SAN DIEGO, April 5 -Scientists have synthesized an artificial enzyme they believe can repair sun-damaged DNA, the cause of many skin cancers. Although promising, they emphasize that much more research needs to be done before it's known if the enzyme can be used to protect people. Each year, more than a million new cases of skin cancer are reported in the United States, many from overexposure to the sun.
The research was reported here today at the 221st national meeting of the American Chemical Society, the world's largest scientific society, by Marco Jonas, Ph.D. One of a team of University of Notre Dame researchers investigating the enzyme's cancer prevention potential, Jonas is hopeful that it may someday lead to a protective after-the-fact sunscreen or other product.
The artificial enzyme the researchers created is patterned after an enzyme produced by the E. coli bacterium discovered more than 50 years ago by other researchers. The Notre Dame group is one of several doing research in this area of DNA repair.
Particular molecules, known as thymine dimers, are formed in DNA as a result of ultraviolet radiation. These dimers are a "major cause of skin cancer," according to Jonas. Simply put, the enzyme works by attaching itself to the dimers and breaking them down, thus reversing the damage caused by UV light before cancer develops.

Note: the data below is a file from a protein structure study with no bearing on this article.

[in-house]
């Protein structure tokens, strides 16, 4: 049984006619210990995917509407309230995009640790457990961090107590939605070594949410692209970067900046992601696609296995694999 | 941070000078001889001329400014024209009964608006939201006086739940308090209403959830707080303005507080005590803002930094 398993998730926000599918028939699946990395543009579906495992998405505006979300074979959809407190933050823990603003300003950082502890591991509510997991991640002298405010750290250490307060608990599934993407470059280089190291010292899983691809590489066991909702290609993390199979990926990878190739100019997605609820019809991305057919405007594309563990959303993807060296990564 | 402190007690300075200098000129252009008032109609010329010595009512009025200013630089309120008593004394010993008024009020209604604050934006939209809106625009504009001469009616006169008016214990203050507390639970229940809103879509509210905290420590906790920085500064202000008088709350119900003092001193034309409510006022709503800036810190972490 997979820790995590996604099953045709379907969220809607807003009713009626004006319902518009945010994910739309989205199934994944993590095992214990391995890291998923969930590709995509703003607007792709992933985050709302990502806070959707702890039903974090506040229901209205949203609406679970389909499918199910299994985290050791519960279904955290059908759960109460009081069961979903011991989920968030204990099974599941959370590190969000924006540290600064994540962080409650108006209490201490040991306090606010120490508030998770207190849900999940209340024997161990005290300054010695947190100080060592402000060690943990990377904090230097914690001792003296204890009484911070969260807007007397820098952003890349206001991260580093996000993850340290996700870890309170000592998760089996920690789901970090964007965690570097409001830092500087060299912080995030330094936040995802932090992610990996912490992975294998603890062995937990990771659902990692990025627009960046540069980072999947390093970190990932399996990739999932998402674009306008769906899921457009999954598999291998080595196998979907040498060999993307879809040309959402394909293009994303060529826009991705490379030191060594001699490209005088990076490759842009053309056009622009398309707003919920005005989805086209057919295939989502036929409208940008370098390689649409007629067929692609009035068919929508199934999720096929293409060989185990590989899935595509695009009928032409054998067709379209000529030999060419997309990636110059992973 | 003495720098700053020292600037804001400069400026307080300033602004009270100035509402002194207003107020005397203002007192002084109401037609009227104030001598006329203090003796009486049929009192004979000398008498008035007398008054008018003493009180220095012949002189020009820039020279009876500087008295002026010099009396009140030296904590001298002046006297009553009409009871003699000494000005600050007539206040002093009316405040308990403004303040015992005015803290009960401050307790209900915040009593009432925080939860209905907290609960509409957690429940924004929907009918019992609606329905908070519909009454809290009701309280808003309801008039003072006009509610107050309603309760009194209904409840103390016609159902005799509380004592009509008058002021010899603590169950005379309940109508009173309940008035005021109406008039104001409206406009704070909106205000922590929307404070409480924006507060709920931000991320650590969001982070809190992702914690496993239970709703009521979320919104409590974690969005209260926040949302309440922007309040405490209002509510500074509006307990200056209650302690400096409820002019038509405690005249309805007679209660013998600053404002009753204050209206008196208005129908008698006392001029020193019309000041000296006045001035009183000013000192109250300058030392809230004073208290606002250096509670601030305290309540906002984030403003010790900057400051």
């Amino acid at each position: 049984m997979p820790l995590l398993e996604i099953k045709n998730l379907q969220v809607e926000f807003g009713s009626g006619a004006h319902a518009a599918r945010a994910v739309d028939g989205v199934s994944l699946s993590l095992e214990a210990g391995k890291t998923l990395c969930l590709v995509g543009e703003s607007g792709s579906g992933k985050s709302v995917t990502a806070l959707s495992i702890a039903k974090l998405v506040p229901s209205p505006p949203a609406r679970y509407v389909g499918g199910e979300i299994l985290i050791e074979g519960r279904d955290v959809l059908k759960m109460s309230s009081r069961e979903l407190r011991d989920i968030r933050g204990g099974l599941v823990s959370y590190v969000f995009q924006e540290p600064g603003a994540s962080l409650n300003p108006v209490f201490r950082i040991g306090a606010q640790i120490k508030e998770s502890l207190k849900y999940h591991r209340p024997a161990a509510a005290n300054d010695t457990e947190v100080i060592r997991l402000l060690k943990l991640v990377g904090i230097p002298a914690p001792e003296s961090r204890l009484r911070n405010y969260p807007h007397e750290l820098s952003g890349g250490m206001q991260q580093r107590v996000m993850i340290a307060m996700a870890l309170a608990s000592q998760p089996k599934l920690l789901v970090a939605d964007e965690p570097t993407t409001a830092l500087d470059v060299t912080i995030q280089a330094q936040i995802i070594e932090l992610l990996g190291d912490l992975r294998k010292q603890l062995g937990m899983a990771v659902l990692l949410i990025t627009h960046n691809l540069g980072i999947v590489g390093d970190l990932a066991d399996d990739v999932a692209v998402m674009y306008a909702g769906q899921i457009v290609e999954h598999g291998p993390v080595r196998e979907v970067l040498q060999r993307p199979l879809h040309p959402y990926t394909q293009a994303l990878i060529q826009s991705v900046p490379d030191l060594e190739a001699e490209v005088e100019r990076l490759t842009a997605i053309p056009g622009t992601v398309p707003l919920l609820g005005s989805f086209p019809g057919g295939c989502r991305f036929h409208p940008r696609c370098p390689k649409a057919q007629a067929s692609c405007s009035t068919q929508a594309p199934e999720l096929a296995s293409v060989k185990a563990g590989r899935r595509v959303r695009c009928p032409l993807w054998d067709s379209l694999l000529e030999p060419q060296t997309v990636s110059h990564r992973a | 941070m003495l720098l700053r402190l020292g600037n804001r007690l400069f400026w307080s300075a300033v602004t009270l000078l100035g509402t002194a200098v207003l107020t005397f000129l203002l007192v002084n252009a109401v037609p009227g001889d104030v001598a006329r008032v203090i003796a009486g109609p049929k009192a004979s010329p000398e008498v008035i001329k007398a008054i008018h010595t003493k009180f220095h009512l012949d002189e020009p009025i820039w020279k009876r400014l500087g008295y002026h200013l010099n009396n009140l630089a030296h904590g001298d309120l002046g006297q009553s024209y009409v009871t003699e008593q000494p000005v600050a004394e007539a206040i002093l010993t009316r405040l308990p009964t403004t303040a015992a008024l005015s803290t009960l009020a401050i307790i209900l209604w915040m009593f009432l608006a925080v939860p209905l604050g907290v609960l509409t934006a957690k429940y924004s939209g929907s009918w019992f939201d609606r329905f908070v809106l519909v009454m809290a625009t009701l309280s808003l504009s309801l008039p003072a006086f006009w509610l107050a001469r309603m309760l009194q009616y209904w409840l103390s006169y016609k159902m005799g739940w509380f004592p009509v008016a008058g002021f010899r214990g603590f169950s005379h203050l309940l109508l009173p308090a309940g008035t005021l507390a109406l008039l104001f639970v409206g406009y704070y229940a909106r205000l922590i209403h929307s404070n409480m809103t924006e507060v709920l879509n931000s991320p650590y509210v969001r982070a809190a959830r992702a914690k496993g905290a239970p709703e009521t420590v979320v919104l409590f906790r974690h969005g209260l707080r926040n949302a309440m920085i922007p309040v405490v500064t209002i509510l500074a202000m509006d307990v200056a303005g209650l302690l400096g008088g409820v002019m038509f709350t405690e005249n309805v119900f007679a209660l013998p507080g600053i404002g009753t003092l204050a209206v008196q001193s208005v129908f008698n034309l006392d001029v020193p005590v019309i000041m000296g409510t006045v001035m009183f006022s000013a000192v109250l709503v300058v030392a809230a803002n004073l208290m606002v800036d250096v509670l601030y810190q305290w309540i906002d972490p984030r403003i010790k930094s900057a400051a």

It usually takes many years for skin cancer to occur, if ever, after overexposure to the sun, Jonas said. Because of this, he thinks it should be possible to repair the DNA damage years after the exposure, provided it's done before the cancer has a chance to gain a foothold.
The research team has specifically shown that their artificial enzyme does recognize and break up the thymine dimers outside of DNA.
"The question is, can we do it in a real piece of DNA," said Olaf Wiest, Ph.D., team leader of the Notre Dame research group. "We have high hopes that it will d
Contact: Charmayne Marsh
American Chemical Society